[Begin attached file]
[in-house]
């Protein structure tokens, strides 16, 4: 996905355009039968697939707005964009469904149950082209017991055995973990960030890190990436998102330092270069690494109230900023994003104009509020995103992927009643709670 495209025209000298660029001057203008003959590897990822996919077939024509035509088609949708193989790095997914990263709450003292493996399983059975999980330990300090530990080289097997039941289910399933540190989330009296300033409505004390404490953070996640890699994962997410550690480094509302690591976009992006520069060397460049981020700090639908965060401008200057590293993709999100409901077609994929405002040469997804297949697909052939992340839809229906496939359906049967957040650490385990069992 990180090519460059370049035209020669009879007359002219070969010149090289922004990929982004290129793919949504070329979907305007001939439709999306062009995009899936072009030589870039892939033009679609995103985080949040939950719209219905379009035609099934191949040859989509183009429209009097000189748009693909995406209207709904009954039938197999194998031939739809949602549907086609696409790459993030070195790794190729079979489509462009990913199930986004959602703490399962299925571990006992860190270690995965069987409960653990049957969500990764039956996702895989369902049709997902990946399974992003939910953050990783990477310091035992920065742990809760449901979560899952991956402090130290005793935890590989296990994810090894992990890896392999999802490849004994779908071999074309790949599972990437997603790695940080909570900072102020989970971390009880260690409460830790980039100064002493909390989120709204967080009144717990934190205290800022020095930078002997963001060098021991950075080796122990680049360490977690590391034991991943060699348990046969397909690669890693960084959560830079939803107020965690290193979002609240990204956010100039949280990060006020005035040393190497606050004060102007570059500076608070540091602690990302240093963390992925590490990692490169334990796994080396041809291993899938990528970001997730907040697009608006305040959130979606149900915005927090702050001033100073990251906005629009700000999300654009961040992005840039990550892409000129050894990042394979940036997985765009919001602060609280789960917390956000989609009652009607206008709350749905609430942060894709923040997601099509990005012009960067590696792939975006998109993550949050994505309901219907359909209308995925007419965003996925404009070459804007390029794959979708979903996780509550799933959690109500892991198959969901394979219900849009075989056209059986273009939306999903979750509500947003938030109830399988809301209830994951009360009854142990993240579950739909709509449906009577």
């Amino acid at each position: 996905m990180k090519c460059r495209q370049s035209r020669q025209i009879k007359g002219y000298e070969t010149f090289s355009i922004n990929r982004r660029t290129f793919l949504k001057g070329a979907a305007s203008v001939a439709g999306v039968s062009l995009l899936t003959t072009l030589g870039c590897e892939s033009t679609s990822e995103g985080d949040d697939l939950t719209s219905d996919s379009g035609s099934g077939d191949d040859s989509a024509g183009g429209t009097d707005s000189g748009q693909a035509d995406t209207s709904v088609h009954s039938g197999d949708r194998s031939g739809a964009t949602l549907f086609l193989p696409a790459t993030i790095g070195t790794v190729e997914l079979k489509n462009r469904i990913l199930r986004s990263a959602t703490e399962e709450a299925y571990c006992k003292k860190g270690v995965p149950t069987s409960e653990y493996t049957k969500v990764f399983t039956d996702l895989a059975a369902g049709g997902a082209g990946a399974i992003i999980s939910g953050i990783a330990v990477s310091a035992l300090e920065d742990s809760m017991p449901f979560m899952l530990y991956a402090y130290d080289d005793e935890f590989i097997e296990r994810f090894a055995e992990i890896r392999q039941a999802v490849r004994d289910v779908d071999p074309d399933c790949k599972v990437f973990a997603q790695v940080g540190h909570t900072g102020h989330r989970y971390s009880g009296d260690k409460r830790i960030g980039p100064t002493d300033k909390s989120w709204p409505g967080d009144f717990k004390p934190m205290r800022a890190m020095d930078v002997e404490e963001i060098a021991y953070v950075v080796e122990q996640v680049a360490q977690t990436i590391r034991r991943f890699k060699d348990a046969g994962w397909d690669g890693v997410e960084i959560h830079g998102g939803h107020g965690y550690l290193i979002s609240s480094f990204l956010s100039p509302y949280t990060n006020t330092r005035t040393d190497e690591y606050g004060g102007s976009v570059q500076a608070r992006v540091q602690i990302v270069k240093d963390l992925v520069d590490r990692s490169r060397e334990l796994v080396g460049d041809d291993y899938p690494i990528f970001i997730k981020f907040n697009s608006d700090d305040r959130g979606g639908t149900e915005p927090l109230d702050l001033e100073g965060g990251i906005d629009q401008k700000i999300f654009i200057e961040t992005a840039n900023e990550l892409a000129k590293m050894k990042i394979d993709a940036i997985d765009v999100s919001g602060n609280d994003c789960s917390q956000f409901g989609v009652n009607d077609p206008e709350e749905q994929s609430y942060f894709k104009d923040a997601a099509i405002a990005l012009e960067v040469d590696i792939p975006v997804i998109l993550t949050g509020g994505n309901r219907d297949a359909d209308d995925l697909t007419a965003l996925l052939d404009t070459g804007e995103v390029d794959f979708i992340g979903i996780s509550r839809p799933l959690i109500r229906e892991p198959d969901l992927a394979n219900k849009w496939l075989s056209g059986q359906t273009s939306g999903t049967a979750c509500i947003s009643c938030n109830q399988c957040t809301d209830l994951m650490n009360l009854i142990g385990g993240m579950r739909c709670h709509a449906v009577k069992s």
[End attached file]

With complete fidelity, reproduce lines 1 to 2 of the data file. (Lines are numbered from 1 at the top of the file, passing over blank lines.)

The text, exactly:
[in-house]
């Protein structure tokens, strides 16, 4: 996905355009039968697939707005964009469904149950082209017991055995973990960030890190990436998102330092270069690494109230900023994003104009509020995103992927009643709670 495209025209000298660029001057203008003959590897990822996919077939024509035509088609949708193989790095997914990263709450003292493996399983059975999980330990300090530990080289097997039941289910399933540190989330009296300033409505004390404490953070996640890699994962997410550690480094509302690591976009992006520069060397460049981020700090639908965060401008200057590293993709999100409901077609994929405002040469997804297949697909052939992340839809229906496939359906049967957040650490385990069992 990180090519460059370049035209020669009879007359002219070969010149090289922004990929982004290129793919949504070329979907305007001939439709999306062009995009899936072009030589870039892939033009679609995103985080949040939950719209219905379009035609099934191949040859989509183009429209009097000189748009693909995406209207709904009954039938197999194998031939739809949602549907086609696409790459993030070195790794190729079979489509462009990913199930986004959602703490399962299925571990006992860190270690995965069987409960653990049957969500990764039956996702895989369902049709997902990946399974992003939910953050990783990477310091035992920065742990809760449901979560899952991956402090130290005793935890590989296990994810090894992990890896392999999802490849004994779908071999074309790949599972990437997603790695940080909570900072102020989970971390009880260690409460830790980039100064002493909390989120709204967080009144717990934190205290800022020095930078002997963001060098021991950075080796122990680049360490977690590391034991991943060699348990046969397909690669890693960084959560830079939803107020965690290193979002609240990204956010100039949280990060006020005035040393190497606050004060102007570059500076608070540091602690990302240093963390992925590490990692490169334990796994080396041809291993899938990528970001997730907040697009608006305040959130979606149900915005927090702050001033100073990251906005629009700000999300654009961040992005840039990550892409000129050894990042394979940036997985765009919001602060609280789960917390956000989609009652009607206008709350749905609430942060894709923040997601099509990005012009960067590696792939975006998109993550949050994505309901219907359909209308995925007419965003996925404009070459804007390029794959979708979903996780509550799933959690109500892991198959969901394979219900849009075989056209059986273009939306999903979750509500947003938030109830399988809301209830994951009360009854142990993240579950739909709509449906009577």